Excluding ties, the Spring Mets are just a tiny bit better than their regular-season counterparts with a .487 winning percentage to the club’s .481. And hat’s off to the 1988 club, whose performance in Florida set the spring standard. We’ll share more detailed data on spring records soon.

1962 12 15 0 .444 .444
1963 15 12 0 .556 .556
1964 10 17 1 .357 .370
1965 11 15 1 .407 .423
1966 14 10 1 .560 .583
1967 13 13 0 .500 .500
1968 9 18 1 .321 .333
1969 14 10 0 .583 .583
1970 13 12 1 .500 .520
1971 15 12 0 .556 .556
1972 15 8 0 .652 .652
1973 11 13 0 .458 .458
1974 11 13 0 .458 .458
1975 8 18 0 .308 .308
1976 4 11 0 .267 .267
1977 11 14 0 .444 .444
1978 10 15 0 .400 .400
1979 10 13 2 .400 .435
1980 5 11 0 .313 .313
1981 13 13 0 .500 .500
1982 10 14 0 .417 .417
1983 11 12 0 .478 .478
1984 13 11 0 .542 .542
1985 13 12 0 .520 .520
1986 13 13 1 .481 .500
1987 12 14 1 .444 .462
1988 19 10 0 .655 .655
1989 12 18 0 .400 .400
1990 8 5 0 .615 .615
1991 15 14 0 .517 .517
1992 15 15 0 .500 .500
1993 15 14 0 .517 .517
1994 21 13 0 .617 .617
1995 17 20 0 .459 .459
1996 16 12 1 .552 .571
1997 11 14 2 .407 .444
1998 19 11 1 .613 .633
1999 15 16 2 .485 .516
2000 14 12 1 .519 .538
2001 18 10 3 .581 .642
2002 12 19 1 .375 .387
2003 16 14 2 .500 .533
2004 13 20 1 .382 .394
2005 17 11 2 .567 .607
2006 16 14 1 .516 .533
2007 12 21 1 .363 .375
2008 20 11 1 .625 .645
2009 18 15 1 .529 .545
2010 14 16 1 .451 .467
2011 17 15 2 .500 .531
2012 9 20 2 .290 .310
2013 15 15 3 .455 .500
2014 14 16 2 .438 .467
2015 19 12 2 .576 .613
2016 8 17 5 .267 .320
2017 15 17 3 .429 .469
2018 10 18 3 .323 .357
2019 13 16 2 .419 .448
TOTAL 769 810 54 .471 .487
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Street Hassle

I probably should have investigated this before the man was dead, but didn’t realize till just now that Andy Hassler is among those Mets who purportedly have worn another number than the one listed here for him.

Game-worn Hassler jersey

Hassler, a lefty whom the Mets acquired at the ’79 June trade deadline from Boston, and who sadly just died at age 68, wore the number 44 jersey pictured here (found this pic on an online auction site, reportedly it’s game-worn). But the shirt I was looking for would bear No. 50, one of two Mets numbers listed as having been worn by Hassler at the Baseball Reference site (bbr appears to use Jack Looney’s NOW BATTING, NUMBER… as a reference. Neither is precise enough to identify the times and dates worn).

Orosco’s debut, opening day 1979 (Bill Buckner batting!)

While anything is possible, I’m fairly confident Hassler didn’t wear No. 50. For one thing that would have made him the very first position player ever to have been issued a number in the 50s for the Mets (as noted here before, it wasn’t until 1980 that the Mets started goofing around like that, even though Jesse Orosco earlier that year broke the 60s cherry). For another it would counter plenty of memories and photos and rosters showing Hassler wearing 44.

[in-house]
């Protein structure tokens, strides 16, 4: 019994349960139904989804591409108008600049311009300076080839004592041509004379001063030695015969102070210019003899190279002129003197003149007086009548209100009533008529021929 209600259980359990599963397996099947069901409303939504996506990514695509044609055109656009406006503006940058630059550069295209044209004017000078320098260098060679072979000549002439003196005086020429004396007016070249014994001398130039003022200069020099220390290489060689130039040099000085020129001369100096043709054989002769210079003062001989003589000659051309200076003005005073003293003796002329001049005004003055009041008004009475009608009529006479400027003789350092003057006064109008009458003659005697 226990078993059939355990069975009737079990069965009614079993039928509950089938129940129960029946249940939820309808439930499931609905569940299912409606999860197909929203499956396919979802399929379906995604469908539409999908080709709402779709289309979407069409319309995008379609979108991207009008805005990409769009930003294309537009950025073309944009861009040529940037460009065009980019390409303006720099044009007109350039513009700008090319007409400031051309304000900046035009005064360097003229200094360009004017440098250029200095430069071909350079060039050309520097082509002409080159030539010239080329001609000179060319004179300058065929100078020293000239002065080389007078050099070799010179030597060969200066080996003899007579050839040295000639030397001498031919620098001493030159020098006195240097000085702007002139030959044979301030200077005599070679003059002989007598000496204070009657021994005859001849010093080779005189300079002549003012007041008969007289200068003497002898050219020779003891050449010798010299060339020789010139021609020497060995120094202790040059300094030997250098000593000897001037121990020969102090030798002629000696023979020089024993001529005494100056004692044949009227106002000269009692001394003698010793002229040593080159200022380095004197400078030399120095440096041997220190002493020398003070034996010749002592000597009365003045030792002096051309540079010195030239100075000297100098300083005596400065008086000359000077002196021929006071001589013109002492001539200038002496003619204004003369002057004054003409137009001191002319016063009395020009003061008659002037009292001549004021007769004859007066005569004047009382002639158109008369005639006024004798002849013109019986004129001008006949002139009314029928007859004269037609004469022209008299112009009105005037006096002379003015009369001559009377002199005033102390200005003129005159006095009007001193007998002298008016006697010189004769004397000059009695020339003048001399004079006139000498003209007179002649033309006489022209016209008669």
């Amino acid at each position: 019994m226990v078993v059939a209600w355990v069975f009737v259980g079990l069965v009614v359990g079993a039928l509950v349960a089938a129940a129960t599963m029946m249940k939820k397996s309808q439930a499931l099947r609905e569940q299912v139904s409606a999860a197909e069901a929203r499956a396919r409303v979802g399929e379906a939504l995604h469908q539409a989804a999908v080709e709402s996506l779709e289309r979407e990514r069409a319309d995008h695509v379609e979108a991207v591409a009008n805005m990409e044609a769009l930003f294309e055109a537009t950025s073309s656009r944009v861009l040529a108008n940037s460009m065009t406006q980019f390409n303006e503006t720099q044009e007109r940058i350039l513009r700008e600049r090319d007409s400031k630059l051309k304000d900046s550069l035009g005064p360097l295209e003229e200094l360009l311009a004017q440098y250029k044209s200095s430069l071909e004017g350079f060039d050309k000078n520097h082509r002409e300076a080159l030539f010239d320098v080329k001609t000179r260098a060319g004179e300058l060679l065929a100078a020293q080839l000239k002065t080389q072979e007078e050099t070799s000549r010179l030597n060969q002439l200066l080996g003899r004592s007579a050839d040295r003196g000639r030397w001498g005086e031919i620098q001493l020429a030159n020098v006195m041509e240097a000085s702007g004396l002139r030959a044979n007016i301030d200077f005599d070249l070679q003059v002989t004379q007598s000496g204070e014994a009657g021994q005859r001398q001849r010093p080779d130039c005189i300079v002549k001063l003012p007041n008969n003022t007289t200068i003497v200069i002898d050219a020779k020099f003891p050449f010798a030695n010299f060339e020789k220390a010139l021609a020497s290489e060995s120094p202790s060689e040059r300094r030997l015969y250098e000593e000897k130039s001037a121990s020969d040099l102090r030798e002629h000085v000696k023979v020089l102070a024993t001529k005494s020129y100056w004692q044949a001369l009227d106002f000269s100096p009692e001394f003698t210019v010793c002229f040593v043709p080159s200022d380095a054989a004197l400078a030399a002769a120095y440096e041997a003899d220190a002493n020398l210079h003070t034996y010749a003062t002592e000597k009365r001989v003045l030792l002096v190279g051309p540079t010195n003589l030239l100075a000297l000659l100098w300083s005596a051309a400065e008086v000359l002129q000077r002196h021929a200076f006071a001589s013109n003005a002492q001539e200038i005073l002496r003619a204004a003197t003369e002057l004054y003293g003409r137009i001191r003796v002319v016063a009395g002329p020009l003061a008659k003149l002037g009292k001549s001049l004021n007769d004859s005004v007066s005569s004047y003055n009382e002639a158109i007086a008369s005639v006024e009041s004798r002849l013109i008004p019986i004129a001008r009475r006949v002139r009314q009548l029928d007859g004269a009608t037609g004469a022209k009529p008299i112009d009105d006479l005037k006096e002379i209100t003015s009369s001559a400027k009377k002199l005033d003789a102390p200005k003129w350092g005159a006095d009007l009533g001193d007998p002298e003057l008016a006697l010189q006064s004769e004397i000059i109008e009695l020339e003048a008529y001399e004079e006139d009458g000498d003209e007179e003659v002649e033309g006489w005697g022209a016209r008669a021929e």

Hassler was a Met only through the end of that 1979 year so pickings are slim. If he did wear 50, it would likely have been in his June 19 debut at Houston (occasionally when the Mets were traveling back then a debut player might be issued a number he wouldn’t wear once the club returned home, like Tom Hall wearing No. 42). Would the ’79 Mets be traveling with a spare No. 50 jersey? Perhaps, were they planning to fire a coach but I don’t see an obvious occasion for it.

Do you know something? Please let me know! I know there are several of these mysteries out there still.

As to Hassler, he was acquired on the same day the Mets picked up Dock Ellis in a separate trade, an admission that the pre-season gamble of going with young guys like Orosco over costlier rejects like Nelson Briles that spring had failed. Hassler was just off having hospitalized once-and-future Met Mike Jorgensen with a ball off the noggin. For the Mets he was a swingman with a good curve but poor control and ultimately allowed to leave as a free agent.


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Carlos Danger

Congratulations to Carlos Beltran who in a move I can barely get my head around is returning to the Mets, as their manager, apparently with Terry Collins as his bench-coaching sidekick.

The move is so unusual on so many levels, and I’m so suspicious of the Mets’ motives generally, that I’m having a hard time getting past downside scenarios and telling myself this was another one of those gigantic Wilponian compromises that reveals the club’s elemental obsession to be praised and its terrifyingly paranoid internal workings.

It’s a move with something for everyone: Fans get a figure they loved; players get a guy who engenders reverential respect; Brodie gets a back-page win and enhances his brand of bold unpredictability; Fred gets a white-haired old baseball man; Jeff gets ticket sales and presumably, cover for budget consciousness; and the press gets lots to write about and a return of not one but two good quotes.